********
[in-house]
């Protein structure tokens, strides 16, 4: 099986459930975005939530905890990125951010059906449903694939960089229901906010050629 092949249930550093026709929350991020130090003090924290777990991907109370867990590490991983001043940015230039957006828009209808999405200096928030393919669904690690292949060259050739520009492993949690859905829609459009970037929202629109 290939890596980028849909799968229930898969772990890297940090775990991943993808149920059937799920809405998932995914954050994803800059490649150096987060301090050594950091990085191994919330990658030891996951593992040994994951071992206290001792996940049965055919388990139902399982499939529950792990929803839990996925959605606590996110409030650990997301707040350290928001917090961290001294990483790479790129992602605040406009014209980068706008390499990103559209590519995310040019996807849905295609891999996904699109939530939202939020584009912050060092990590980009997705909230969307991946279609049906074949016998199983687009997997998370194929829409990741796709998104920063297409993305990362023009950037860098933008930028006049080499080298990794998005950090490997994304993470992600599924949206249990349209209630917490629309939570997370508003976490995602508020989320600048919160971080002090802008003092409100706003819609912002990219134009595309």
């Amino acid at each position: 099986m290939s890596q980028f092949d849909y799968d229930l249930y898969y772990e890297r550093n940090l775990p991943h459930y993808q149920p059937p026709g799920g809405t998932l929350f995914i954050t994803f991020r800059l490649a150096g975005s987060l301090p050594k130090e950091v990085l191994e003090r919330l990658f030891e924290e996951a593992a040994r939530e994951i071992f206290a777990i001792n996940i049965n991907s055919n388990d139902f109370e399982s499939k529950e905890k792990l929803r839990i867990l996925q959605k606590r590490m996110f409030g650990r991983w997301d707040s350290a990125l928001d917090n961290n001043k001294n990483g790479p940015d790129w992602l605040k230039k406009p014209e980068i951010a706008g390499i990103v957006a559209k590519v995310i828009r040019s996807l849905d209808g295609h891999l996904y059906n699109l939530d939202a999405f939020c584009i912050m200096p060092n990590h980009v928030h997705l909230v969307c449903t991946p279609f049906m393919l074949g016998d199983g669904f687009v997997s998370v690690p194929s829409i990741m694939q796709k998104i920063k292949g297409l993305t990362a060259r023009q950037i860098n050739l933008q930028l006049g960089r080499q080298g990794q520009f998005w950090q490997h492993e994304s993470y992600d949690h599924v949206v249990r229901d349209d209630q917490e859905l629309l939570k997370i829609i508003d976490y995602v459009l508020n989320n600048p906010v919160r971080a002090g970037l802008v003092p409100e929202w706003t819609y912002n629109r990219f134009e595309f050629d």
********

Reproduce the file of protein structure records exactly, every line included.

[in-house]
């Protein structure tokens, strides 16, 4: 099986459930975005939530905890990125951010059906449903694939960089229901906010050629 092949249930550093026709929350991020130090003090924290777990991907109370867990590490991983001043940015230039957006828009209808999405200096928030393919669904690690292949060259050739520009492993949690859905829609459009970037929202629109 290939890596980028849909799968229930898969772990890297940090775990991943993808149920059937799920809405998932995914954050994803800059490649150096987060301090050594950091990085191994919330990658030891996951593992040994994951071992206290001792996940049965055919388990139902399982499939529950792990929803839990996925959605606590996110409030650990997301707040350290928001917090961290001294990483790479790129992602605040406009014209980068706008390499990103559209590519995310040019996807849905295609891999996904699109939530939202939020584009912050060092990590980009997705909230969307991946279609049906074949016998199983687009997997998370194929829409990741796709998104920063297409993305990362023009950037860098933008930028006049080499080298990794998005950090490997994304993470992600599924949206249990349209209630917490629309939570997370508003976490995602508020989320600048919160971080002090802008003092409100706003819609912002990219134009595309």
């Amino acid at each position: 099986m290939s890596q980028f092949d849909y799968d229930l249930y898969y772990e890297r550093n940090l775990p991943h459930y993808q149920p059937p026709g799920g809405t998932l929350f995914i954050t994803f991020r800059l490649a150096g975005s987060l301090p050594k130090e950091v990085l191994e003090r919330l990658f030891e924290e996951a593992a040994r939530e994951i071992f206290a777990i001792n996940i049965n991907s055919n388990d139902f109370e399982s499939k529950e905890k792990l929803r839990i867990l996925q959605k606590r590490m996110f409030g650990r991983w997301d707040s350290a990125l928001d917090n961290n001043k001294n990483g790479p940015d790129w992602l605040k230039k406009p014209e980068i951010a706008g390499i990103v957006a559209k590519v995310i828009r040019s996807l849905d209808g295609h891999l996904y059906n699109l939530d939202a999405f939020c584009i912050m200096p060092n990590h980009v928030h997705l909230v969307c449903t991946p279609f049906m393919l074949g016998d199983g669904f687009v997997s998370v690690p194929s829409i990741m694939q796709k998104i920063k292949g297409l993305t990362a060259r023009q950037i860098n050739l933008q930028l006049g960089r080499q080298g990794q520009f998005w950090q490997h492993e994304s993470y992600d949690h599924v949206v249990r229901d349209d209630q917490e859905l629309l939570k997370i829609i508003d976490y995602v459009l508020n989320n600048p906010v919160r971080a002090g970037l802008v003092p409100e929202w706003t819609y912002n629109r990219f134009e595309f050629d």